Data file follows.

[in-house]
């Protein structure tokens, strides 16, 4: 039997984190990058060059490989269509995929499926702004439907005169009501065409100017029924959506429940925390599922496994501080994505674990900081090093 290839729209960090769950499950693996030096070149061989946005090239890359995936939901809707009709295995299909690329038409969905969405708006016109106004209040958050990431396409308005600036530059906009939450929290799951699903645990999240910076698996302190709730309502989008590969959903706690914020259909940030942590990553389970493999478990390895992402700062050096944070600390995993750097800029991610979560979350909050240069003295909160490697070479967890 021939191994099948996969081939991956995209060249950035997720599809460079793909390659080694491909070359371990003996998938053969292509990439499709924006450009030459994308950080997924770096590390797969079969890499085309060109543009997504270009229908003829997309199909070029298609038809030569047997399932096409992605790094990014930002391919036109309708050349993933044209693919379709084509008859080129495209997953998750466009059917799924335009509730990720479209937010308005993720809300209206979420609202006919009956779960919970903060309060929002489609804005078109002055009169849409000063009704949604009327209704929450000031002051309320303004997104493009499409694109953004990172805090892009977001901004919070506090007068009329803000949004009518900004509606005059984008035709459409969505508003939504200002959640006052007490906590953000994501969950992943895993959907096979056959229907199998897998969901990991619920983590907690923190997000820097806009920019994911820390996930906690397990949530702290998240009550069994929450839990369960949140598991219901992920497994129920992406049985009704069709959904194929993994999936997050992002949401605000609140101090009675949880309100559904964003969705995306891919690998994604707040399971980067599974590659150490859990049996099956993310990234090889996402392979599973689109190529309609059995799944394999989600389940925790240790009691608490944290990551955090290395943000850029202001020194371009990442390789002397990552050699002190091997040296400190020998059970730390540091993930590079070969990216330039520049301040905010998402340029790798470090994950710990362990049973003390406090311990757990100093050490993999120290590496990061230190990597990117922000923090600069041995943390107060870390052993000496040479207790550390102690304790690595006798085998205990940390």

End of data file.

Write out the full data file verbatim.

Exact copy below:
[in-house]
């Protein structure tokens, strides 16, 4: 039997984190990058060059490989269509995929499926702004439907005169009501065409100017029924959506429940925390599922496994501080994505674990900081090093 290839729209960090769950499950693996030096070149061989946005090239890359995936939901809707009709295995299909690329038409969905969405708006016109106004209040958050990431396409308005600036530059906009939450929290799951699903645990999240910076698996302190709730309502989008590969959903706690914020259909940030942590990553389970493999478990390895992402700062050096944070600390995993750097800029991610979560979350909050240069003295909160490697070479967890 021939191994099948996969081939991956995209060249950035997720599809460079793909390659080694491909070359371990003996998938053969292509990439499709924006450009030459994308950080997924770096590390797969079969890499085309060109543009997504270009229908003829997309199909070029298609038809030569047997399932096409992605790094990014930002391919036109309708050349993933044209693919379709084509008859080129495209997953998750466009059917799924335009509730990720479209937010308005993720809300209206979420609202006919009956779960919970903060309060929002489609804005078109002055009169849409000063009704949604009327209704929450000031002051309320303004997104493009499409694109953004990172805090892009977001901004919070506090007068009329803000949004009518900004509606005059984008035709459409969505508003939504200002959640006052007490906590953000994501969950992943895993959907096979056959229907199998897998969901990991619920983590907690923190997000820097806009920019994911820390996930906690397990949530702290998240009550069994929450839990369960949140598991219901992920497994129920992406049985009704069709959904194929993994999936997050992002949401605000609140101090009675949880309100559904964003969705995306891919690998994604707040399971980067599974590659150490859990049996099956993310990234090889996402392979599973689109190529309609059995799944394999989600389940925790240790009691608490944290990551955090290395943000850029202001020194371009990442390789002397990552050699002190091997040296400190020998059970730390540091993930590079070969990216330039520049301040905010998402340029790798470090994950710990362990049973003390406090311990757990100093050490993999120290590496990061230190990597990117922000923090600069041995943390107060870390052993000496040479207790550390102690304790690595006798085998205990940390």